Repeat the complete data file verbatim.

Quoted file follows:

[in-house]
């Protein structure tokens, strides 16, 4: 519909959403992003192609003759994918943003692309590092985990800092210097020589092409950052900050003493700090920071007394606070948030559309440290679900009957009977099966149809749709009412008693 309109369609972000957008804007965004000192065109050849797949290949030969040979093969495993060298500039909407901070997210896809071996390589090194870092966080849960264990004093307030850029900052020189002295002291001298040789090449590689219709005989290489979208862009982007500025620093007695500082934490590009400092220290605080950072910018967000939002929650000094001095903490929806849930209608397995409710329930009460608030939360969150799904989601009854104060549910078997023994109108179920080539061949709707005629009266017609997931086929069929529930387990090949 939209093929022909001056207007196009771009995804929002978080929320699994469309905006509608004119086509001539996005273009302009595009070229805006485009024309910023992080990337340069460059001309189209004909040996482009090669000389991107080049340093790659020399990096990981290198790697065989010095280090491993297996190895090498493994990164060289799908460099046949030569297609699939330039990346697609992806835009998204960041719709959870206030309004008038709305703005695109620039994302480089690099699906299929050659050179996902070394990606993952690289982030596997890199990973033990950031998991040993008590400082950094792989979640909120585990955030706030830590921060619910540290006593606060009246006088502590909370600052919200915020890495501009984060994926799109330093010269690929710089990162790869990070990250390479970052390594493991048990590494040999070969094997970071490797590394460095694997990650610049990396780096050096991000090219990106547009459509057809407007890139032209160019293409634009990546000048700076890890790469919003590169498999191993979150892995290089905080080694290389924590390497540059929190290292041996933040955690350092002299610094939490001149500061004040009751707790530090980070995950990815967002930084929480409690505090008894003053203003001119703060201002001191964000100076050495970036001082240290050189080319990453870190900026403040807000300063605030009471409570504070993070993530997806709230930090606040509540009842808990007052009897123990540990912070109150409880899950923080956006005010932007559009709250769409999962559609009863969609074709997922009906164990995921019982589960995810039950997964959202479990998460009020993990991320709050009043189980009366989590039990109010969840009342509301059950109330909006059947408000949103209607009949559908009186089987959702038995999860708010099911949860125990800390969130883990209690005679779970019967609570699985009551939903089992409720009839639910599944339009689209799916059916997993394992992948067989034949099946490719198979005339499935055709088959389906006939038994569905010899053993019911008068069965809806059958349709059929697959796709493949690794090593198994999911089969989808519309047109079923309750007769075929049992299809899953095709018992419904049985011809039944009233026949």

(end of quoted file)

[in-house]
């Protein structure tokens, strides 16, 4: 519909959403992003192609003759994918943003692309590092985990800092210097020589092409950052900050003493700090920071007394606070948030559309440290679900009957009977099966149809749709009412008693 309109369609972000957008804007965004000192065109050849797949290949030969040979093969495993060298500039909407901070997210896809071996390589090194870092966080849960264990004093307030850029900052020189002295002291001298040789090449590689219709005989290489979208862009982007500025620093007695500082934490590009400092220290605080950072910018967000939002929650000094001095903490929806849930209608397995409710329930009460608030939360969150799904989601009854104060549910078997023994109108179920080539061949709707005629009266017609997931086929069929529930387990090949 939209093929022909001056207007196009771009995804929002978080929320699994469309905006509608004119086509001539996005273009302009595009070229805006485009024309910023992080990337340069460059001309189209004909040996482009090669000389991107080049340093790659020399990096990981290198790697065989010095280090491993297996190895090498493994990164060289799908460099046949030569297609699939330039990346697609992806835009998204960041719709959870206030309004008038709305703005695109620039994302480089690099699906299929050659050179996902070394990606993952690289982030596997890199990973033990950031998991040993008590400082950094792989979640909120585990955030706030830590921060619910540290006593606060009246006088502590909370600052919200915020890495501009984060994926799109330093010269690929710089990162790869990070990250390479970052390594493991048990590494040999070969094997970071490797590394460095694997990650610049990396780096050096991000090219990106547009459509057809407007890139032209160019293409634009990546000048700076890890790469919003590169498999191993979150892995290089905080080694290389924590390497540059929190290292041996933040955690350092002299610094939490001149500061004040009751707790530090980070995950990815967002930084929480409690505090008894003053203003001119703060201002001191964000100076050495970036001082240290050189080319990453870190900026403040807000300063605030009471409570504070993070993530997806709230930090606040509540009842808990007052009897123990540990912070109150409880899950923080956006005010932007559009709250769409999962559609009863969609074709997922009906164990995921019982589960995810039950997964959202479990998460009020993990991320709050009043189980009366989590039990109010969840009342509301059950109330909006059947408000949103209607009949559908009186089987959702038995999860708010099911949860125990800390969130883990209690005679779970019967609570699985009551939903089992409720009839639910599944339009689209799916059916997993394992992948067989034949099946490719198979005339499935055709088959389906006939038994569905010899053993019911008068069965809806059958349709059929697959796709493949690794090593198994999911089969989808519309047109079923309750007769075929049992299809899953095709018992419904049985011809039944009233026949």